Hands releasing butterflies, a bud blooming into a full rose or flowers growing out of a skull. These are some of the visions students at Mitchell Middle School (MMS) use to express what is on their mind through drawings and sketchings. Renee Berg has been an art teacher for the Mitchell School District for 32 years, grooming generations of artists. One of her eighth-grade students is the son of Clark Martinek, whom she taught as a junior at Mitchell High School before he went on to become a professional blacksmith and sculptor, featured at last year's Sioux Falls Art Walk.

"Drex definitely has his father's talents and is a beautiful artist. His strengths are in drawing and sketching," Berg said.

The Midwest is generally very supportive of the fine arts, believes Berg, while many elementary schools across the United States no longer offer art electives.

"It makes me proud that our school does. I think it weaves in to the next level and the art programs that are offered to the kids later in high school and college. Here in Mitchell we are lucky to have a theater in town and a movie theater. Arts are promoted all over and parents are very involved, which I think has a lot to do with the interest I see in our children," Berg said.

Expressing ideas, working as a team and learning how to communicate visually as well as texturally is at the forefront of her curriculum.

"We combine both and write a lot in the visual arts class. It's communication, regardless if it's with words, symbols or art," Berg said.

"But first comes planning and thinking before my kids are ready for the big project."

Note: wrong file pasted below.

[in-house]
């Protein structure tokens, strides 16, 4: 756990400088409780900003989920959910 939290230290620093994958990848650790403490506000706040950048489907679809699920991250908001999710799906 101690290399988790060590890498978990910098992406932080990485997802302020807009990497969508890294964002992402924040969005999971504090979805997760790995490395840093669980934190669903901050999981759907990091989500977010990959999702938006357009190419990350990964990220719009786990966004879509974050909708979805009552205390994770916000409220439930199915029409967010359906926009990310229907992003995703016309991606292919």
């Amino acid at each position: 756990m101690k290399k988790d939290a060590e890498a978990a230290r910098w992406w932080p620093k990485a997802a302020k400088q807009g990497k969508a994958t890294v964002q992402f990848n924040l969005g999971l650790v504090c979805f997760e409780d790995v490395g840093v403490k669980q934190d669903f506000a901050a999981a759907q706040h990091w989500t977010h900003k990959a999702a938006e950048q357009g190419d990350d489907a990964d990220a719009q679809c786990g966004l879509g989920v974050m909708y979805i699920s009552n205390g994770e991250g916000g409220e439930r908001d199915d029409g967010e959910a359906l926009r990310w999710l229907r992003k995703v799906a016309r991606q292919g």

This semester the students are learning the Zentangle Method, which is an easy-to-learn, relaxing and fun way to create beautiful images by drawing structured patterns. The patterns are called tangles, and light values are matched against medium values, medium values against dark values.

"I find it to be fun and enjoy it more than building things. I'm not good at computers, so I chose graphic and visual art," student Allison Ducheneaux said.

The point of the fall assignment is to spend some time learning modified, contour drawing in which the young artists only look at the paper 10 percent of the time and at the object 90 percent of the time. Before beginning the artwork students gather around the teacher's desk to discuss their ideas. Some kids were trying to communicate different topics like homelessness or grabbing and releasing items with their hands. Another student wanted to show the subject of breaking out, because he felt like children in middle school are put into a box and had to behave a certain way; in his drawing he tried to express how he could break out of that expectation.

The annual budget for the visual arts elective has not changed much over the last three decades and remains at $5,000, which is more than enough to purchase materials like paint, pencils and brushes, confirmed Berg. At times the students receive a visit from professional artists.

"Usually I write a grant for those visits and artists come in to present in front of the class. We had a glow-in-the-dark artist come in once and did black-light art, which was a lot of fun. Afterwards we displayed our art in the school's hallway," Berg said.

The students of MMS have swept countless awards at the annual State Fair, where they have taken first place for 14 consecutive years.